Some advice on covering tragedies

Marathon explosion scene (Aaron Tang/Wikimedia Commons)

Marathon explosion scene (Aaron Tang/Wikimedia Commons)

The media has had a hard time reporting the search for a suspect in the Boston Marathon bombing since the explosions killed three and injured about 100 Monday. CNN and the Associated Press battled with NBC News on Twitter Wednesday morning, each news site claiming that authorities had either found a suspect or hadn’t. The New York Post reported on Monday that 12 people had been killed, citing a federal law enforcement source. In light of the media’s confusion, the Dart Center re-posted a compilation of advice they solicited from several journalists following the shootings in Tucson in 2012.

Editors, freelancers, broadcasters and international reporters shared different anecdotal lessons from covering various tragedies like the Oklahoma and Madrid bombings. Here are some highlights:

Scott Wallace, freelance journalist: “Above all, forget trying to ‘scoop’ your colleagues on this story.”

Steven Gorelick, professor of media studies at Hunter College: “Be very careful about the experts you select as sources. These kinds of high-profile stories are magnets for everyone from legitimate scholars and practitioners to self-proclaimed ‘profilers.'”

Lena Jakobsseon, TV producer: “Chasing victims’ family members down the street seems like a far more reasonable idea if CNN and MSNBC and FOX and all the nets are doing it, too, and you’re about to get yelled at if you don’t get that video. But you always have at least a few seconds to stop and listen to what your gut is telling you. Ratings come and go. The impact on your integrity, and on the people you’re covering — that stays.”

Read the whole compilation here.

Part 2: Papers must charge for web sites to survive

(Gerry Storch is editor/administrator of, a political discussion/media analysis site that bridges the gap between a blog and a book. He has been a feature writer with the Detroit News and Miami Herald, Accent section editor and newsroom investigative team leader with the News, and business editor and sports editor for Gannett News Service. He holds a B.A. in political science and M.A. in journalism, both from the University of Michigan.)

By Gerry Storch

What a thrill … I score by landing an article on the primo Internet scholarly journalism review, … a bunch of guys write in to tell me how stupid I am … I guess I’ve finally made it!!!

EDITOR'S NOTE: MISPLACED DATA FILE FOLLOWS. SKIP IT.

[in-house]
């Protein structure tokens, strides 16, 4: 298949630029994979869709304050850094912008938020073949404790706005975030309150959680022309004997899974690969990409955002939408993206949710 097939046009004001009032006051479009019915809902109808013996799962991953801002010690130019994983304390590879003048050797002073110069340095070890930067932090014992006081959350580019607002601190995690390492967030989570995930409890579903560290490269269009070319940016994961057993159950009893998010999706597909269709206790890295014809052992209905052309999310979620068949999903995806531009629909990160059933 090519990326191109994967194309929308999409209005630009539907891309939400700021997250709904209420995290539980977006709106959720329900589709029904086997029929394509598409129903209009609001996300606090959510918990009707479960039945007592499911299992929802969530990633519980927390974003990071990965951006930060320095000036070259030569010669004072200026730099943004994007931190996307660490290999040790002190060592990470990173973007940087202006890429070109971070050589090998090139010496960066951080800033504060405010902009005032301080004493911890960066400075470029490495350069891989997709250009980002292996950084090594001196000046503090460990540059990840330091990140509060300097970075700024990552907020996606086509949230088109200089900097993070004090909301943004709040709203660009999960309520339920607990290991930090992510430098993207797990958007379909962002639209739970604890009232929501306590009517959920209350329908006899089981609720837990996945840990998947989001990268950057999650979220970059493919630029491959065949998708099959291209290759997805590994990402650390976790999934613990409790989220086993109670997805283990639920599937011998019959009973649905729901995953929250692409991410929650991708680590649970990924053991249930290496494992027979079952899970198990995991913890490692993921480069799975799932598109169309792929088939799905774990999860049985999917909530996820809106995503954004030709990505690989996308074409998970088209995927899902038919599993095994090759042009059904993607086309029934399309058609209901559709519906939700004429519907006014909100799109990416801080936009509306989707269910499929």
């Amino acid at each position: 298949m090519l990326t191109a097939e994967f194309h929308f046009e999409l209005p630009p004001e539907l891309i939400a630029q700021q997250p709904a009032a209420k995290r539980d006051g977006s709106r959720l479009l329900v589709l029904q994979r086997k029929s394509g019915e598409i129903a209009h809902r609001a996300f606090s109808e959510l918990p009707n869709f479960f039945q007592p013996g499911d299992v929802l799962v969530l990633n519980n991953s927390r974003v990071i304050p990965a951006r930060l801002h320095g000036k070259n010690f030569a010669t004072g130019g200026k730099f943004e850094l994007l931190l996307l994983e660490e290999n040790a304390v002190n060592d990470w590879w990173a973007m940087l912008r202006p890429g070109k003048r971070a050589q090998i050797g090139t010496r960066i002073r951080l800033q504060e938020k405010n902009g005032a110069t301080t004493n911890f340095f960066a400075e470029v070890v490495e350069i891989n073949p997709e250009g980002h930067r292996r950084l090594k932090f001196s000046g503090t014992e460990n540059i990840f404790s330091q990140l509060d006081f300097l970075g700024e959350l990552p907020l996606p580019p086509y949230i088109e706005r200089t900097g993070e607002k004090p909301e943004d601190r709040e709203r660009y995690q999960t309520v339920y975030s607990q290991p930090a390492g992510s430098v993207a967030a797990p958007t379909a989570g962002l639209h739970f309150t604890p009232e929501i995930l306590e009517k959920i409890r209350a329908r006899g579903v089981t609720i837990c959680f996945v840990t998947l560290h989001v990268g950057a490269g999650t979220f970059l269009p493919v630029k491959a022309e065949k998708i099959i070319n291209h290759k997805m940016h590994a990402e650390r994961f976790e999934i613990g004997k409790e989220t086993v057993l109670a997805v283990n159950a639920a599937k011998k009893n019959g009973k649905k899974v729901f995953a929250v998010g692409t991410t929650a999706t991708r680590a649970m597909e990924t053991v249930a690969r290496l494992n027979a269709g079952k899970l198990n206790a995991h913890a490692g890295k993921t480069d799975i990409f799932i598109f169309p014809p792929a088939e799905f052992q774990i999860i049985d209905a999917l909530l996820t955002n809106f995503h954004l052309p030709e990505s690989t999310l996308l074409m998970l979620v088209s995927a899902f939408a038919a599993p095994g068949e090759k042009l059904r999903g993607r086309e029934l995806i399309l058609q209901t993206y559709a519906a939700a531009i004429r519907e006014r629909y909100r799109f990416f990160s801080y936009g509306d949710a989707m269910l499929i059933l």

They told me I was stupid because I contended 1) the nation’s newspapers, which are failing, should go all-Net, 2) concentrate on what hopefully they do best, local news, and, most importantly, 3) stop giving it away for free with their web sites and start charging big-time.

What galvanized me into trying an encore was quite the incisive article by Chris Anderson in the Jan. 31-Feb. 1 Weekend Journal section of the Wall Street Journal. He writes about the proliferation of “free” goods and services online … and devastatingly tears apart this so-called business model, saying it’s about to come crashing down.

Since Mr. Anderson didn’t mention much about newspapers, here I am. This whole absurd concept on how information wants to and has to remain “free” needs more airing.

If the typical desk potato blogger ever summons the energy to go do some reading in the local library (doubtful), he will find he is not charged admission at the door. It’s free to go in.

But of course it really isn’t free, is it … we just pay in a different way … through our taxes.

Did I use small enough words?

One of my posters correctly pointed out that Google, which I had poked some fun at as the biggest cheerleader for the “free” concept, backs it up by giving its services away … its search engine et al … to all of us for free. But Google gives some things away for free and charges for others because if it didn’t, it would probably GO OUT OF BUSINESS. Just like newspapers are. Google doesn’t give its stock away for free; in fact, it unblushingly charges what the market will bear. As of this writing, it’s about $338 per share.